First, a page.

30. Poncela A., Urdiales C., Perez E. and Sandoval F., “A new efficiency weighted strategy for continuous human/robot cooperation in navigation,” IEEE Trans. Syst. Man Cybern. Part A: Syst. Humans 39 (3), 486500 (2009).
31. Ren W. and Beard R., “Satisficing Approach to Human-in-the-Loop Safeguarded Control,” Proceedings of the American Control Conference, Portland, OR, USA (2005) pp. 4985–4990.
32. Jiang J. and Astolfi A., “Shared-Control for the Kinematic Model of a Mobile Robot,” Proceedings of the IEEE 53rd Annual Conference on Decision and Control, Los Angeles, CA, USA (2014) pp. 62–67.
33. Jiang J., Di Franco P. and Astolfi A.. “Shared control for the kinematic and dynamic models of a mobile robot,” IEEE Trans. Control Syst. Technol. 24 (6), 21122124 (2016).
34. Jiang J. and Astolfi A., “State and output-feedback shared-control for a class of linear constrained systems,” IEEE Trans. Autom. Control 61 (10), 32093214 (2016).
35. Erlien S. M., Fujita S. and Gerdes J. C.. “Shared steering control using safe envelopes for obstacle avoidance and vehicle stability,” IEEE Trans. Intell. Transp. Syst. 17 (2), 441451 (2016).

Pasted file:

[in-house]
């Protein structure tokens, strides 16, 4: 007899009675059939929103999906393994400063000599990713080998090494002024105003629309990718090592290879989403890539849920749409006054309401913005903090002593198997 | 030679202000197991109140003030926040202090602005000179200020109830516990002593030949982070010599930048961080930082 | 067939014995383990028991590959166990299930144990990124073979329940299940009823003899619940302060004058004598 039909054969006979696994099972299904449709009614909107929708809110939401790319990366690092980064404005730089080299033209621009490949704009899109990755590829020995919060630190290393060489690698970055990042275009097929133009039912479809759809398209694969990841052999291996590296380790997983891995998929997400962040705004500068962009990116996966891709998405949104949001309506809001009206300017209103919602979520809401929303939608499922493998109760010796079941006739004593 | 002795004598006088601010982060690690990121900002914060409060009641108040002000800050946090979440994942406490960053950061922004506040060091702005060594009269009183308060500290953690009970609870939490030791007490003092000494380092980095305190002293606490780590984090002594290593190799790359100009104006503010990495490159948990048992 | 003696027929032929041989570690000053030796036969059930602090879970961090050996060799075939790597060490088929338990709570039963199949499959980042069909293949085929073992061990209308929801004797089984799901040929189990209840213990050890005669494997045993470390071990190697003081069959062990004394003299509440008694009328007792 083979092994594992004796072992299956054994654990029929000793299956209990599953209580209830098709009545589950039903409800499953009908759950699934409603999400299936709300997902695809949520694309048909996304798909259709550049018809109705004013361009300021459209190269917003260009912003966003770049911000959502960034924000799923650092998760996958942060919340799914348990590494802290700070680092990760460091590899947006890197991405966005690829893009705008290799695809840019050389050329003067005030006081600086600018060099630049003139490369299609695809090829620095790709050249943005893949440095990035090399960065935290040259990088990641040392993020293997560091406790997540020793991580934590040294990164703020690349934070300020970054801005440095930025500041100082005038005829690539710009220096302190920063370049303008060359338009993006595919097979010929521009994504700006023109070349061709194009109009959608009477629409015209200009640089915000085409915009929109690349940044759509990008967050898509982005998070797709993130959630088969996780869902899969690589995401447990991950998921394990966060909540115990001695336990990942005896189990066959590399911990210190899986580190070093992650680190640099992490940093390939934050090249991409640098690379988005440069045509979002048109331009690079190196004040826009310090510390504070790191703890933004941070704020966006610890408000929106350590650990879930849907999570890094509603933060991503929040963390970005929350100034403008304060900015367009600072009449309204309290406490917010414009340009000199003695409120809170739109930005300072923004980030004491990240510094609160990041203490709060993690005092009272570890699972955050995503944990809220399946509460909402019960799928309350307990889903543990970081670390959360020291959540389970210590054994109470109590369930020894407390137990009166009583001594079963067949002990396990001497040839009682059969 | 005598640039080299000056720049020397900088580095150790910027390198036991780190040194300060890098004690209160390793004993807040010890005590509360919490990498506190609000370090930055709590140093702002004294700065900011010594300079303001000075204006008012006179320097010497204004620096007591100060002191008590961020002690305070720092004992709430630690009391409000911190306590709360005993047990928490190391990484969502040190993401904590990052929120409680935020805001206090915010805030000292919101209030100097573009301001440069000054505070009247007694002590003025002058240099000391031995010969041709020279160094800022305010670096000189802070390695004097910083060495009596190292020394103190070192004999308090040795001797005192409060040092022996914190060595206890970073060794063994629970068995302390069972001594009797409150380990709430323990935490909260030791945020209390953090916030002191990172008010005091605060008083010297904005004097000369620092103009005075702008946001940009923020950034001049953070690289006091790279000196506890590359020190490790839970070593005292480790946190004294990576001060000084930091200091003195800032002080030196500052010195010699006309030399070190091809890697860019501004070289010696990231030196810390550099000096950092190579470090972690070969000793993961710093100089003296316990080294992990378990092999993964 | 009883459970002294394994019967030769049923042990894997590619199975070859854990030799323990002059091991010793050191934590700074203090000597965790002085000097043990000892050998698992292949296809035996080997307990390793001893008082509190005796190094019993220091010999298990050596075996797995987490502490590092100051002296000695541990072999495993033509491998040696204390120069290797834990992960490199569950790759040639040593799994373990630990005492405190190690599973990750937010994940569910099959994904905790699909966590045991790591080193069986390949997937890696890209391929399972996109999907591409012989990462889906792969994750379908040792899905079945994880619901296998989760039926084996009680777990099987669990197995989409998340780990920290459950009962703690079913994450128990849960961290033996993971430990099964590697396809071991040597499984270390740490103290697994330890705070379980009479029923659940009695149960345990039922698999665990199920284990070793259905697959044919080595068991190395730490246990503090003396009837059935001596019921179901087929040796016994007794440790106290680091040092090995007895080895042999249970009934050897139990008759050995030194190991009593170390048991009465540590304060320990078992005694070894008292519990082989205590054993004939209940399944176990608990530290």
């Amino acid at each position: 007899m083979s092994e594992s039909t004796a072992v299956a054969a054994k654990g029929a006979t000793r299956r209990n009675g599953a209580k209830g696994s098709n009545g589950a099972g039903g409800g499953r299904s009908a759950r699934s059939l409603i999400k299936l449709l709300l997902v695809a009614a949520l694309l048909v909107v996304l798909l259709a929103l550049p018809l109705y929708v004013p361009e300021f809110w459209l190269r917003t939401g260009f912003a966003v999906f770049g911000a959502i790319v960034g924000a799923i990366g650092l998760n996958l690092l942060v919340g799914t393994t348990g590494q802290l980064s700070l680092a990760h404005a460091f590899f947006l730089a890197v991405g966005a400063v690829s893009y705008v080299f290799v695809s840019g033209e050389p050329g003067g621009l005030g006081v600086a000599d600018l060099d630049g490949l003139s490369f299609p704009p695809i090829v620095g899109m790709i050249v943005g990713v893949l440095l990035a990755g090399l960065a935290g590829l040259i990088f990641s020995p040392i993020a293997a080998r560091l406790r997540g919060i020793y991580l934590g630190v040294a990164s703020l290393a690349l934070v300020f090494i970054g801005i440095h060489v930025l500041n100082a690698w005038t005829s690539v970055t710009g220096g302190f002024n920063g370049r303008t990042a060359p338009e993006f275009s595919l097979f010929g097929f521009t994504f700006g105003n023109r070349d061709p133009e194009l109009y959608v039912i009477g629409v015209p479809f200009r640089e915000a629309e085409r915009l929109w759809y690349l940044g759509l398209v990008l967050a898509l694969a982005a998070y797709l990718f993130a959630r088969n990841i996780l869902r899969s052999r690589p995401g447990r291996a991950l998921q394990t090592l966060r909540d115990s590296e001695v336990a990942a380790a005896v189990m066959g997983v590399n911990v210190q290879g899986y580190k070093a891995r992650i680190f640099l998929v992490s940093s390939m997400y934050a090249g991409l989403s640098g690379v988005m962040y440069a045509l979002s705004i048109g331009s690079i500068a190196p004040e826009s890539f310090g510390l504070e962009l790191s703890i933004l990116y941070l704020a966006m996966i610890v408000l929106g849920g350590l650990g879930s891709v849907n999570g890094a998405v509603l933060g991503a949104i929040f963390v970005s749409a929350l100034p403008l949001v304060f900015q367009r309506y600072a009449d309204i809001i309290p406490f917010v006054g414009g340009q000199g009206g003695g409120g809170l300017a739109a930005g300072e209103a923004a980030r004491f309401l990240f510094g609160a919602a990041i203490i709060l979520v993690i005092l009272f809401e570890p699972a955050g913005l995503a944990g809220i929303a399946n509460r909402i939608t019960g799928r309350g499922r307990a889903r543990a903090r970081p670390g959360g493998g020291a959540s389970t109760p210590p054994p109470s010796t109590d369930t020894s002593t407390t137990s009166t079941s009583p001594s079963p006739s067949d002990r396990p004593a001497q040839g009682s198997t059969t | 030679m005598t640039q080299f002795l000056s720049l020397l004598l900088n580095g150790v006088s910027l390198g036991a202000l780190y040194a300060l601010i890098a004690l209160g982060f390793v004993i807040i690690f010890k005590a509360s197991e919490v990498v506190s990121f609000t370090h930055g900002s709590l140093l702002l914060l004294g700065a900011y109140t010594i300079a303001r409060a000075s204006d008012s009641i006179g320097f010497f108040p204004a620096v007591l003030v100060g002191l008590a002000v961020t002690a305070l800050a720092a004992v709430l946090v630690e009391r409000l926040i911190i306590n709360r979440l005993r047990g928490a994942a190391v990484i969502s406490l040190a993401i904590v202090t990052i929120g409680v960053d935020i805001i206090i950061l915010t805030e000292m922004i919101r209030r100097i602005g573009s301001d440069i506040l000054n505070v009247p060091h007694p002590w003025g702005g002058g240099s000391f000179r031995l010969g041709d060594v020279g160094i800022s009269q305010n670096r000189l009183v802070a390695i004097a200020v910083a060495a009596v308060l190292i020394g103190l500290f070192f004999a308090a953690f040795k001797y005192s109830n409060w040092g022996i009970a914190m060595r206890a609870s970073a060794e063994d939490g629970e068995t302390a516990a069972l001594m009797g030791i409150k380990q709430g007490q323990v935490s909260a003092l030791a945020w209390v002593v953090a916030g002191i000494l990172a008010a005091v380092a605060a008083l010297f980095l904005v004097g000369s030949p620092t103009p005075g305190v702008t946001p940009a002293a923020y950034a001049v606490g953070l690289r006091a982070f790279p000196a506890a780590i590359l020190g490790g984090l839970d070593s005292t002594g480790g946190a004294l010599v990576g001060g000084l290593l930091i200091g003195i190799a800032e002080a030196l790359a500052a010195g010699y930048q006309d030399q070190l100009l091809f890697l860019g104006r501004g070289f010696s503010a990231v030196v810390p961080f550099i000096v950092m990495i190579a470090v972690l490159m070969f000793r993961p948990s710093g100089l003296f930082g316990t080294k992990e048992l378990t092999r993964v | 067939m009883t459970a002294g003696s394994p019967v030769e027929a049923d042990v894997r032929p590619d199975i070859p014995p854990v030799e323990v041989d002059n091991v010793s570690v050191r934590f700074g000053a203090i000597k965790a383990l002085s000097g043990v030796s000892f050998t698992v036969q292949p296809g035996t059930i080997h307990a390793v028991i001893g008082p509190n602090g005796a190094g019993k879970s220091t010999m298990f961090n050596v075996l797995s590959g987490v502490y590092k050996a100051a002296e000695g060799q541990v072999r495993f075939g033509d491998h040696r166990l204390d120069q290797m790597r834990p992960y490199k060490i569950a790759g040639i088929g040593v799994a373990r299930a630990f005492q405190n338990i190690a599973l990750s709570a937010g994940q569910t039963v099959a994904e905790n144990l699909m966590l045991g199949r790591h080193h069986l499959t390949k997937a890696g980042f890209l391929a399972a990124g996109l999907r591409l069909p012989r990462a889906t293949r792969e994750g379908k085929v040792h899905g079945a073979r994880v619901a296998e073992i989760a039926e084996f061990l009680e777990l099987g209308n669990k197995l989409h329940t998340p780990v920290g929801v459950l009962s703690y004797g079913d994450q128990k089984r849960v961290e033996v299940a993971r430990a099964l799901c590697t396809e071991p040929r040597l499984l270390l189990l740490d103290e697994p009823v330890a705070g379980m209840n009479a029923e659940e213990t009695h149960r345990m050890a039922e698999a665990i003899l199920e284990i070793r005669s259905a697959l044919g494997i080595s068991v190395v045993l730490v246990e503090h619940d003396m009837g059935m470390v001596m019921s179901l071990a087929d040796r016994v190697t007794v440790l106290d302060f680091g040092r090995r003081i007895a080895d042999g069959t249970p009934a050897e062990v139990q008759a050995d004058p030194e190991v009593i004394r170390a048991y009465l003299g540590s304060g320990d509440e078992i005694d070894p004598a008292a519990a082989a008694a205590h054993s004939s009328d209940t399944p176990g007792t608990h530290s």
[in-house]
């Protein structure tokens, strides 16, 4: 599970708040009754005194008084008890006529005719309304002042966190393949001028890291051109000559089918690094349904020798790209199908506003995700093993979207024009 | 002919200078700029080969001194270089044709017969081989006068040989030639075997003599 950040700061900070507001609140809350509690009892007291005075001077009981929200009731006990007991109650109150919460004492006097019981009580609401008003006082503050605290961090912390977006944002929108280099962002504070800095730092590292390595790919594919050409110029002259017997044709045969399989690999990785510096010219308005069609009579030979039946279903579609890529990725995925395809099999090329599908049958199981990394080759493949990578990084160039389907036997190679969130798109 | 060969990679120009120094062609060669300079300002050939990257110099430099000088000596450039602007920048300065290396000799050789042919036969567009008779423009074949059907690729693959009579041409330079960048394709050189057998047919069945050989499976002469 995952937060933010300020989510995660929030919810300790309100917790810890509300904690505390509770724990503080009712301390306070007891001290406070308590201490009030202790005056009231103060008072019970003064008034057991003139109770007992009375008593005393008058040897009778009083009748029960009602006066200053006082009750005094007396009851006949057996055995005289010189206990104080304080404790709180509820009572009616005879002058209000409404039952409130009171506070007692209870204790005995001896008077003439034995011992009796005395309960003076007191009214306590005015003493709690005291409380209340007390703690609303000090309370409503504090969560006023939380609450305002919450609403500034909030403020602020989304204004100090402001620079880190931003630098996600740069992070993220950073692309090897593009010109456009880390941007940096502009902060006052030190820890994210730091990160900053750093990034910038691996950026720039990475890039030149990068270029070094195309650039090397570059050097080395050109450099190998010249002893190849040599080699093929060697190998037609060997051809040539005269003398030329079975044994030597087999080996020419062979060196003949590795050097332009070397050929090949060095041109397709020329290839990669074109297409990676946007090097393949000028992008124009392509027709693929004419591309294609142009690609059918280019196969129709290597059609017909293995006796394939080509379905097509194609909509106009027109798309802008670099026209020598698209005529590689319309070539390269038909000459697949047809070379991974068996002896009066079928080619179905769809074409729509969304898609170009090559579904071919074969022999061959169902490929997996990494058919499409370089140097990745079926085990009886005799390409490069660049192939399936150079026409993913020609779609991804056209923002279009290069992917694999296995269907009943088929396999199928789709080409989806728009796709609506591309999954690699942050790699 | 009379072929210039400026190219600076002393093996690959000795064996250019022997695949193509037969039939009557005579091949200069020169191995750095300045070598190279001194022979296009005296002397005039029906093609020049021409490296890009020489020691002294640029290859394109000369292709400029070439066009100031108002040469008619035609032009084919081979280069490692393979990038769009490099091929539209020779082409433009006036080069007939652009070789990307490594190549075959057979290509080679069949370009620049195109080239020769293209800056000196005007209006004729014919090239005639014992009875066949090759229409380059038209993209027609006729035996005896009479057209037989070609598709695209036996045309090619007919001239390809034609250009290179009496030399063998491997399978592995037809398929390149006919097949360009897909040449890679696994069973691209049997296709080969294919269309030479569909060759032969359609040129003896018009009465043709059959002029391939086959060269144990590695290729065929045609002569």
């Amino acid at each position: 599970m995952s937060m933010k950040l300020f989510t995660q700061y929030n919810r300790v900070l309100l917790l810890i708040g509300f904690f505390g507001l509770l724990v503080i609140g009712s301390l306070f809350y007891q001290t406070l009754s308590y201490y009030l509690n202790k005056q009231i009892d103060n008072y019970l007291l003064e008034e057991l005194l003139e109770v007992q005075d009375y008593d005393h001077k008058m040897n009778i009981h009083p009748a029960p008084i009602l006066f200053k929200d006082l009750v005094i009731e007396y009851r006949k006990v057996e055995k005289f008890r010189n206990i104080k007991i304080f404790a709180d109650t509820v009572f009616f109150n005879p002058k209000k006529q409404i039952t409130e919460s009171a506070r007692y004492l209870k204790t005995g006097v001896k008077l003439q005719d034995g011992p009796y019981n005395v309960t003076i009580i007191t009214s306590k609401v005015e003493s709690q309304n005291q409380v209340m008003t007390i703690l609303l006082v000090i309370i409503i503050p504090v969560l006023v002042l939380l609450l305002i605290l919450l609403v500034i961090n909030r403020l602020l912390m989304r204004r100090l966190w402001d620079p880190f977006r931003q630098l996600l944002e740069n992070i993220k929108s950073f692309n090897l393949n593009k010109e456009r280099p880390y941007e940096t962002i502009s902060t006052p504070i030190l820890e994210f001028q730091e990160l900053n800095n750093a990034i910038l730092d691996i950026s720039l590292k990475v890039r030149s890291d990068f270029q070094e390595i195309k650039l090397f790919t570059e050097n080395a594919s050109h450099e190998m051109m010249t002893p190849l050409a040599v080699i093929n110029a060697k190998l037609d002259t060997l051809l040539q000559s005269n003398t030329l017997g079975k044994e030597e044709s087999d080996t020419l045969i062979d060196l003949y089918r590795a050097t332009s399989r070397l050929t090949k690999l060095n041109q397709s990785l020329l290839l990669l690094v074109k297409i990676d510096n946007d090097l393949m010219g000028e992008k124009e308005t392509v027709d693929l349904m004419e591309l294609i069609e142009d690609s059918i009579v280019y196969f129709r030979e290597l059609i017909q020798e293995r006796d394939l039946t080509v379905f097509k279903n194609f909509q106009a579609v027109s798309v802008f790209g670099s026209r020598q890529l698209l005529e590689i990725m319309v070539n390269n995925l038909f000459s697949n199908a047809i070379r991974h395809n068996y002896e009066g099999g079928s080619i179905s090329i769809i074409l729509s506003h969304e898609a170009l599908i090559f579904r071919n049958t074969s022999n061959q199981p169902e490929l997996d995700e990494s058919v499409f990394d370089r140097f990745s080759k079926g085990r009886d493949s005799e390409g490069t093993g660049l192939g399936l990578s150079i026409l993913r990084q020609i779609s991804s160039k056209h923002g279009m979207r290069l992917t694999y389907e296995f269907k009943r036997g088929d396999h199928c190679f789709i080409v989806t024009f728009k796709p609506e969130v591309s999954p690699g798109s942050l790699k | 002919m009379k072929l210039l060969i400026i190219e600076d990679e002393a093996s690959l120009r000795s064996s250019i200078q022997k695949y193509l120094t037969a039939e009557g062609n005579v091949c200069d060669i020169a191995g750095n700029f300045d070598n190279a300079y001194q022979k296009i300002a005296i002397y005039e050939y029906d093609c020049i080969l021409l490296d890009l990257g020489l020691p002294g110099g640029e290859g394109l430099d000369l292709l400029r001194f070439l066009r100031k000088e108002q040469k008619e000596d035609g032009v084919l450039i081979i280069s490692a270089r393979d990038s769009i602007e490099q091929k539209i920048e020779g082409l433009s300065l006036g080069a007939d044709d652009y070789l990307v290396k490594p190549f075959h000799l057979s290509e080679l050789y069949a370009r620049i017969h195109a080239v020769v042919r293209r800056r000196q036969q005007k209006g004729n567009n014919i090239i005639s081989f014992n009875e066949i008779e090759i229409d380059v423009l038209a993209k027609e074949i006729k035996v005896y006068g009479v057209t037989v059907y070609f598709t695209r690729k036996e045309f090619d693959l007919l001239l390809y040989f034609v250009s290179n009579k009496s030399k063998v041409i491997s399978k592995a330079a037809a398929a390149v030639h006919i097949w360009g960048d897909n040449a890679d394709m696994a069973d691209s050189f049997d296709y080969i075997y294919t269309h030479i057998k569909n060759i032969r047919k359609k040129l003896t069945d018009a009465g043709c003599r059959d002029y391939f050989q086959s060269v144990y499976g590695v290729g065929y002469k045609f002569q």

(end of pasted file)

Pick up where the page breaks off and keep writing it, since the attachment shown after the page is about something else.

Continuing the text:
36. Storms J. G. and Tilbury D. M., “Blending of Human and Obstacle Avoidance Control for a High Speed Mobile Robot,” Proceedings of the American Control Conference, Portland, OR, USA (2014) pp. 3488–3493.
37. Jiang S. Y., Lin C. Y., Huang K. T. and Song K. T., “Shared control design of a walking-assistant robot,” IEEE Trans. Control Syst. Technol. 25 (6), 21432150 (2017).
38. Hayati S. and Venkataraman S., “Design and Implementation of a Robot Control System with Traded and Shared Control Capability,” Proceedings of the IEEE International Conference on Robotics and Automation, Scottsdale, AZ, USA (1989) pp. 1310–1315.